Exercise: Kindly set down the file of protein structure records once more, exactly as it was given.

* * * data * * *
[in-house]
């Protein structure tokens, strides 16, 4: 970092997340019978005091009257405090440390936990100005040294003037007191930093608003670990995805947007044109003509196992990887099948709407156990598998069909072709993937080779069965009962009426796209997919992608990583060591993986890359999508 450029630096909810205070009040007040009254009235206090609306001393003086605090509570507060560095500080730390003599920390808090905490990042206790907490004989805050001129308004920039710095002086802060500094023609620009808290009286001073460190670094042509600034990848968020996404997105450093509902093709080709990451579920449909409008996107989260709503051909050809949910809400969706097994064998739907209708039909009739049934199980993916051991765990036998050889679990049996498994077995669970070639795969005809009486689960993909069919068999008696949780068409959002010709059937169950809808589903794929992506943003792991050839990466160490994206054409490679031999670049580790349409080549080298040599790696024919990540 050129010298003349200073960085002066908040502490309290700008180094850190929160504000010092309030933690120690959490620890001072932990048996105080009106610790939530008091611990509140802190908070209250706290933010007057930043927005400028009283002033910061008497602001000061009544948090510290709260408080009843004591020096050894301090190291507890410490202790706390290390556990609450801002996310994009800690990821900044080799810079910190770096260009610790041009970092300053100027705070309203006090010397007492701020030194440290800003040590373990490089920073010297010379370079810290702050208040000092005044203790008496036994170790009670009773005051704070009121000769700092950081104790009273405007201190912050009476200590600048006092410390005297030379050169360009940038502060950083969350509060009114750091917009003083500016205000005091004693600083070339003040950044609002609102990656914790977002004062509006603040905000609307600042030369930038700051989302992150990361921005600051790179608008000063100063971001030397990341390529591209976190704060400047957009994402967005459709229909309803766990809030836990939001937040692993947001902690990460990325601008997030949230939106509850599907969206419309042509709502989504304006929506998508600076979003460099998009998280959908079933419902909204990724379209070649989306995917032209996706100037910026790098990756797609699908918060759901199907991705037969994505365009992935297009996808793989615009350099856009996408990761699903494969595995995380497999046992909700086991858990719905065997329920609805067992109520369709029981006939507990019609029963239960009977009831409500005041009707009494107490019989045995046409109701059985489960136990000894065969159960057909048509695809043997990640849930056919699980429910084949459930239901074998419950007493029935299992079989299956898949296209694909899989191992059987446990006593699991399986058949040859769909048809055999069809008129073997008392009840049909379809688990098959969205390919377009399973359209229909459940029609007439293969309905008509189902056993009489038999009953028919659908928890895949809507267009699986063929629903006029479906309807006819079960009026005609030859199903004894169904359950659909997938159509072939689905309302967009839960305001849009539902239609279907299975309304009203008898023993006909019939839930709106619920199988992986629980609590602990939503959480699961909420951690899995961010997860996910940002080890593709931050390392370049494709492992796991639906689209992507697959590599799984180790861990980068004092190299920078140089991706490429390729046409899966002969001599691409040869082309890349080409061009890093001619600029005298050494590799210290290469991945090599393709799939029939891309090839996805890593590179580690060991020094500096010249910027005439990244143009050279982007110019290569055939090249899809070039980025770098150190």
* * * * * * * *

[in-house]
């Protein structure tokens, strides 16, 4: 970092997340019978005091009257405090440390936990100005040294003037007191930093608003670990995805947007044109003509196992990887099948709407156990598998069909072709993937080779069965009962009426796209997919992608990583060591993986890359999508 450029630096909810205070009040007040009254009235206090609306001393003086605090509570507060560095500080730390003599920390808090905490990042206790907490004989805050001129308004920039710095002086802060500094023609620009808290009286001073460190670094042509600034990848968020996404997105450093509902093709080709990451579920449909409008996107989260709503051909050809949910809400969706097994064998739907209708039909009739049934199980993916051991765990036998050889679990049996498994077995669970070639795969005809009486689960993909069919068999008696949780068409959002010709059937169950809808589903794929992506943003792991050839990466160490994206054409490679031999670049580790349409080549080298040599790696024919990540 050129010298003349200073960085002066908040502490309290700008180094850190929160504000010092309030933690120690959490620890001072932990048996105080009106610790939530008091611990509140802190908070209250706290933010007057930043927005400028009283002033910061008497602001000061009544948090510290709260408080009843004591020096050894301090190291507890410490202790706390290390556990609450801002996310994009800690990821900044080799810079910190770096260009610790041009970092300053100027705070309203006090010397007492701020030194440290800003040590373990490089920073010297010379370079810290702050208040000092005044203790008496036994170790009670009773005051704070009121000769700092950081104790009273405007201190912050009476200590600048006092410390005297030379050169360009940038502060950083969350509060009114750091917009003083500016205000005091004693600083070339003040950044609002609102990656914790977002004062509006603040905000609307600042030369930038700051989302992150990361921005600051790179608008000063100063971001030397990341390529591209976190704060400047957009994402967005459709229909309803766990809030836990939001937040692993947001902690990460990325601008997030949230939106509850599907969206419309042509709502989504304006929506998508600076979003460099998009998280959908079933419902909204990724379209070649989306995917032209996706100037910026790098990756797609699908918060759901199907991705037969994505365009992935297009996808793989615009350099856009996408990761699903494969595995995380497999046992909700086991858990719905065997329920609805067992109520369709029981006939507990019609029963239960009977009831409500005041009707009494107490019989045995046409109701059985489960136990000894065969159960057909048509695809043997990640849930056919699980429910084949459930239901074998419950007493029935299992079989299956898949296209694909899989191992059987446990006593699991399986058949040859769909048809055999069809008129073997008392009840049909379809688990098959969205390919377009399973359209229909459940029609007439293969309905008509189902056993009489038999009953028919659908928890895949809507267009699986063929629903006029479906309807006819079960009026005609030859199903004894169904359950659909997938159509072939689905309302967009839960305001849009539902239609279907299975309304009203008898023993006909019939839930709106619920199988992986629980609590602990939503959480699961909420951690899995961010997860996910940002080890593709931050390392370049494709492992796991639906689209992507697959590599799984180790861990980068004092190299920078140089991706490429390729046409899966002969001599691409040869082309890349080409061009890093001619600029005298050494590799210290290469991945090599393709799939029939891309090839996805890593590179580690060991020094500096010249910027005439990244143009050279982007110019290569055939090249899809070039980025770098150190």